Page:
Avaya Adoption of Nortel Data Products Increases Competition with Cisco

Avaya, which already is competing with Cisco and others in the enterprise communications space, now appears to want to take on Cisco in the larger enterprise networking market. Avaya announced that as part of its plans to integrate Nortel into its business, it will keep Nortel's data products, including routers and switches. Avaya will have to invest a lot of money in the products if it plans to compete with Cisco, HP ProCurve and others, analysts said.

There wasn't much surprising in Avaya's road map for integrating Nortel Network's enterprise communications technologies with its own.

In a conference call with reporters and analysts Jan. 19 hours after releasing some details about their plans, Avaya officials spoke of the similar market outlook between their company and Nortel, of complementary UC (unified communications) and call center products that could be integrated, and of their desired to use their 10-month-old SIP (Session Initiation Protocol)-based Aura platform as a foundational technology.

They also talked about continuing the development of support of most Nortel products for several more years as they migrate both Avaya and Nortel customers to the new offerings.

"Their approach was very pragmatic," Zeus Kerravala, an analyst with the Yankee Group, said in an interview.

However, what surprised some industry observers was Avaya's decision to keep-and promises to invest in-Nortel's various data products, including its Ethernet switches, routers and wireless networking offerings.

It was an issue that analysts like Kerravala and David Passmore, with Gartner's Burton Group, wondered about as details of Avaya's game plan emerged.

In an interview before the announcement was made, Passmore questioned whether Avaya would want to get back into a market that has been greatly commoditized, offers low margins and is dominated by Cisco Systems.

The question now becomes, what will Avaya want to do with it, Kerravala said. Avaya already is competing with the much larger Cisco in the enterprise telephony business, he said. Bringing on Nortel's data products "puts them in a position to compete with Cisco for a much bigger piece of the pie," Kerravala said.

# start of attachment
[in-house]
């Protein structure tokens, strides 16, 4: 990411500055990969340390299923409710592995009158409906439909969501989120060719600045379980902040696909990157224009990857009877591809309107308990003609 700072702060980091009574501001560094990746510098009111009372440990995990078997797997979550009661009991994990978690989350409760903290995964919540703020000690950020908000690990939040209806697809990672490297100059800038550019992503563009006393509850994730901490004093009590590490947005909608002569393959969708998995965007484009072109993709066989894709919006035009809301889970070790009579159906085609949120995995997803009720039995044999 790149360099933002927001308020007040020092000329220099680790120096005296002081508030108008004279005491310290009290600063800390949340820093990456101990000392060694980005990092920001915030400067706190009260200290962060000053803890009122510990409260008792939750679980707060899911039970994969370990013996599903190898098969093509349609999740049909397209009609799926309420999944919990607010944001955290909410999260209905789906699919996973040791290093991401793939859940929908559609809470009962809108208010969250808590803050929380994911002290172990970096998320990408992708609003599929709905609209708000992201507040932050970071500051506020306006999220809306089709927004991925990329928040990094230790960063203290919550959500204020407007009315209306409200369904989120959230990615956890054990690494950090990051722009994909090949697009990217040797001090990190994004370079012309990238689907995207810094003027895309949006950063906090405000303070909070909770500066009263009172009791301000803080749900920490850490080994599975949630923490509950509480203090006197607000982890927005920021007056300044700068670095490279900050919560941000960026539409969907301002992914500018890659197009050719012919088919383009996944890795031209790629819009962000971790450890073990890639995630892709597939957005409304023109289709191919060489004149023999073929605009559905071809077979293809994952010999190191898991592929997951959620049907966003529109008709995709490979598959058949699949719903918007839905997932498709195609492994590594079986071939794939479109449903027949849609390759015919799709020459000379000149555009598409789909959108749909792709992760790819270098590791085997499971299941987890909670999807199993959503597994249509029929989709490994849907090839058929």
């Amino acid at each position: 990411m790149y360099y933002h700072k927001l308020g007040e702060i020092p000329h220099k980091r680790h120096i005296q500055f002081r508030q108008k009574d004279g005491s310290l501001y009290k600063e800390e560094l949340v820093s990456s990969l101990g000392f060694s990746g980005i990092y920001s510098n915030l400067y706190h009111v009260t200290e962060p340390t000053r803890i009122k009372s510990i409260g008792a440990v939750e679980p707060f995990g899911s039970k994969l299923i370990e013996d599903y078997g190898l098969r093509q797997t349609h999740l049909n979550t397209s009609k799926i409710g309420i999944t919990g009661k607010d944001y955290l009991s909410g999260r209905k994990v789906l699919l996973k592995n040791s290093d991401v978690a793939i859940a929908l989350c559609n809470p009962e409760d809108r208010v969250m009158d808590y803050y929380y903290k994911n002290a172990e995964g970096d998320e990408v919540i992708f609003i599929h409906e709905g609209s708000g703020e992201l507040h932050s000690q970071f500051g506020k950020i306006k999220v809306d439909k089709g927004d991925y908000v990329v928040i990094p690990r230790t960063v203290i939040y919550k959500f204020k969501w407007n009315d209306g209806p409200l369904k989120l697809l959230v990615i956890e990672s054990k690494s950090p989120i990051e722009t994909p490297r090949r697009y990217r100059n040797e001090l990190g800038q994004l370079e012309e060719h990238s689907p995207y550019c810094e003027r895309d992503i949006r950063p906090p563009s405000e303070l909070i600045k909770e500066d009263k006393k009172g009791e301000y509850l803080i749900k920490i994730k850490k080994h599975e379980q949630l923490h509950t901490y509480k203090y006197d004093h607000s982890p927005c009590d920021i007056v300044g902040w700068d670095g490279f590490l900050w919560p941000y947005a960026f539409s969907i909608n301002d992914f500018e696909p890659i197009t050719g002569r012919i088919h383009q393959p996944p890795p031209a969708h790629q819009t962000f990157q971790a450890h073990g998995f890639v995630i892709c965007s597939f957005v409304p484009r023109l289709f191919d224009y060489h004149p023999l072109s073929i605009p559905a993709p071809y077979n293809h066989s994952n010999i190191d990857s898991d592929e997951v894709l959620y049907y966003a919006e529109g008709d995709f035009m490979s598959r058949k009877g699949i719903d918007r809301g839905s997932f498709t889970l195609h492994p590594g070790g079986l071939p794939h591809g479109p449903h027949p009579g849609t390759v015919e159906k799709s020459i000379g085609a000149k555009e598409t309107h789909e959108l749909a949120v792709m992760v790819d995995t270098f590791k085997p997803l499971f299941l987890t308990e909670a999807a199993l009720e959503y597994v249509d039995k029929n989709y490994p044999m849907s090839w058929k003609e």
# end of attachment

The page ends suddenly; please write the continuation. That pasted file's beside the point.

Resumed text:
In announcing the product roadmap, Avaya officials said a strong network is a key to building the type of plug-and-play UC and collaboration solution set they envision. During the press conference, Alan Baratz, senior vice president and president of global communications solutions at Avaya, expanded on that, saying the company not only will keep the Nortel products going, but also will increase investments in many of them.

For example, he pointed to Nortel's wireless business, which relied heavily upon partnerships, Baratz said.

"But we're investing to bring our own products out," he said.

This should set up some interesting scenarios, Kerravala said. If Avaya does plan to compete in the networking space, it's going to need to invest a lot of money to make itself competitive with the likes of Cisco and some of Avaya's current partners, such as Hewlett-Packard's ProCurve business, Juniper Networks and Extreme Networks.

Such a move also could put a strain on those relationships, which wouldn't be unusual given the rapidly changing landscape in the enterprise networking world. For example, HP is planning to buy 3Com for $2.7 billion in a deal that is expected to close in the first half of this year.

However, if Avaya's plans are to have the data products simply support its UC and VOIP (voice over IP) roadmaps, it would make more sense for the company to sell those data products and partner for the networking technology they need, Kerravala said.

The data space is much more than just UC and VOIP, he said, pointing to such technologies as virtualization and cloud computing, areas that are seeing major investments not only by Cisco but by other vendors as well, such as HP and IBM.

"It's not a simple thing," Kerravala said.

Avaya completed its $915 million acquisition of Nortel's Enterprise Solutions business in December. The sale was part of Nortel's strategy after filing for bankruptcy protection to sell of its businesses piecemeal as the best way of protecting its technologies and employees.

Baratz said that the two companies had a similar vision for what the communications future will be, and that the integration announcement reflects that.

"This roadmap brings together the best of Nortel products wit the best of Avaya products," he said.

Avaya officials will talk further of their integration plans at the ITExpo show in Miami, Fla., which runs Jan. 20-22.